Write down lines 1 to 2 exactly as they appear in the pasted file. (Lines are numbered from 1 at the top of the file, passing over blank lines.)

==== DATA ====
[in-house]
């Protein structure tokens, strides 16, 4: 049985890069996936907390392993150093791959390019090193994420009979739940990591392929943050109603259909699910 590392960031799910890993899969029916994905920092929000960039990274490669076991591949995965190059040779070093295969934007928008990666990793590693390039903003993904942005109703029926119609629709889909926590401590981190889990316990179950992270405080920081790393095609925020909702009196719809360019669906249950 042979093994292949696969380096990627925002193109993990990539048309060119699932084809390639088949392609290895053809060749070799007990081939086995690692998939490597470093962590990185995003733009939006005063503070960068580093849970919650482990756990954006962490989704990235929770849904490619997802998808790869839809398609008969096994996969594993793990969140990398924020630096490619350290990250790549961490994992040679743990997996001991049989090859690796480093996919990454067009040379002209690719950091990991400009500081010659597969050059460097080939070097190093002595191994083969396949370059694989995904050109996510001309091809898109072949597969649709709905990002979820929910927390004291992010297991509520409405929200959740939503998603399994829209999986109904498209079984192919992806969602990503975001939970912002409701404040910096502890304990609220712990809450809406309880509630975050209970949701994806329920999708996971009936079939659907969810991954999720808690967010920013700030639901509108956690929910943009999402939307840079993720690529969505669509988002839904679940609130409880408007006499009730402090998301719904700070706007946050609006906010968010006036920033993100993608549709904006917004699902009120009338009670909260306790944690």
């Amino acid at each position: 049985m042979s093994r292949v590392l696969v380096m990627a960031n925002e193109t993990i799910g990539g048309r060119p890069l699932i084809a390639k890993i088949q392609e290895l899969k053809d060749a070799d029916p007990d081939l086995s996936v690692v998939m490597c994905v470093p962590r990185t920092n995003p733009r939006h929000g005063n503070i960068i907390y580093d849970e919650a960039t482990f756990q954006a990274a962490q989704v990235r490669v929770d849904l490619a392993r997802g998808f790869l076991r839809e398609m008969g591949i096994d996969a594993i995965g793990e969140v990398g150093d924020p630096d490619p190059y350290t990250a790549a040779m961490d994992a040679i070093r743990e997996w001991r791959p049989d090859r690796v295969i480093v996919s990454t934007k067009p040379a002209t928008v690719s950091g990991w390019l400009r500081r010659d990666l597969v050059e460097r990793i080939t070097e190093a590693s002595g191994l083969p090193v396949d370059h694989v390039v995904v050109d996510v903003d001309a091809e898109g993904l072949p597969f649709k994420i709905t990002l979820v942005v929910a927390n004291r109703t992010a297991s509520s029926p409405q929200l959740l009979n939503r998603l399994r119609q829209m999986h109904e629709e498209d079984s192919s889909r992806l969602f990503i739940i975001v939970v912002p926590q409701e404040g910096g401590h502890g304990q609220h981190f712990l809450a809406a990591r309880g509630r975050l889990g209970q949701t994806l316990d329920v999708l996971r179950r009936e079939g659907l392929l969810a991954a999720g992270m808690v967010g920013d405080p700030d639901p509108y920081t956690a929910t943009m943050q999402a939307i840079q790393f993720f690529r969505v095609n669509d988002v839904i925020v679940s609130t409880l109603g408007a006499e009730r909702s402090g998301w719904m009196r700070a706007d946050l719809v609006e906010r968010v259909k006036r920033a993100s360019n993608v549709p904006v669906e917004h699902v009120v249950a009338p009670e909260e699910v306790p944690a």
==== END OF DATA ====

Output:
[in-house]
């Protein structure tokens, strides 16, 4: 049985890069996936907390392993150093791959390019090193994420009979739940990591392929943050109603259909699910 590392960031799910890993899969029916994905920092929000960039990274490669076991591949995965190059040779070093295969934007928008990666990793590693390039903003993904942005109703029926119609629709889909926590401590981190889990316990179950992270405080920081790393095609925020909702009196719809360019669906249950 042979093994292949696969380096990627925002193109993990990539048309060119699932084809390639088949392609290895053809060749070799007990081939086995690692998939490597470093962590990185995003733009939006005063503070960068580093849970919650482990756990954006962490989704990235929770849904490619997802998808790869839809398609008969096994996969594993793990969140990398924020630096490619350290990250790549961490994992040679743990997996001991049989090859690796480093996919990454067009040379002209690719950091990991400009500081010659597969050059460097080939070097190093002595191994083969396949370059694989995904050109996510001309091809898109072949597969649709709905990002979820929910927390004291992010297991509520409405929200959740939503998603399994829209999986109904498209079984192919992806969602990503975001939970912002409701404040910096502890304990609220712990809450809406309880509630975050209970949701994806329920999708996971009936079939659907969810991954999720808690967010920013700030639901509108956690929910943009999402939307840079993720690529969505669509988002839904679940609130409880408007006499009730402090998301719904700070706007946050609006906010968010006036920033993100993608549709904006917004699902009120009338009670909260306790944690």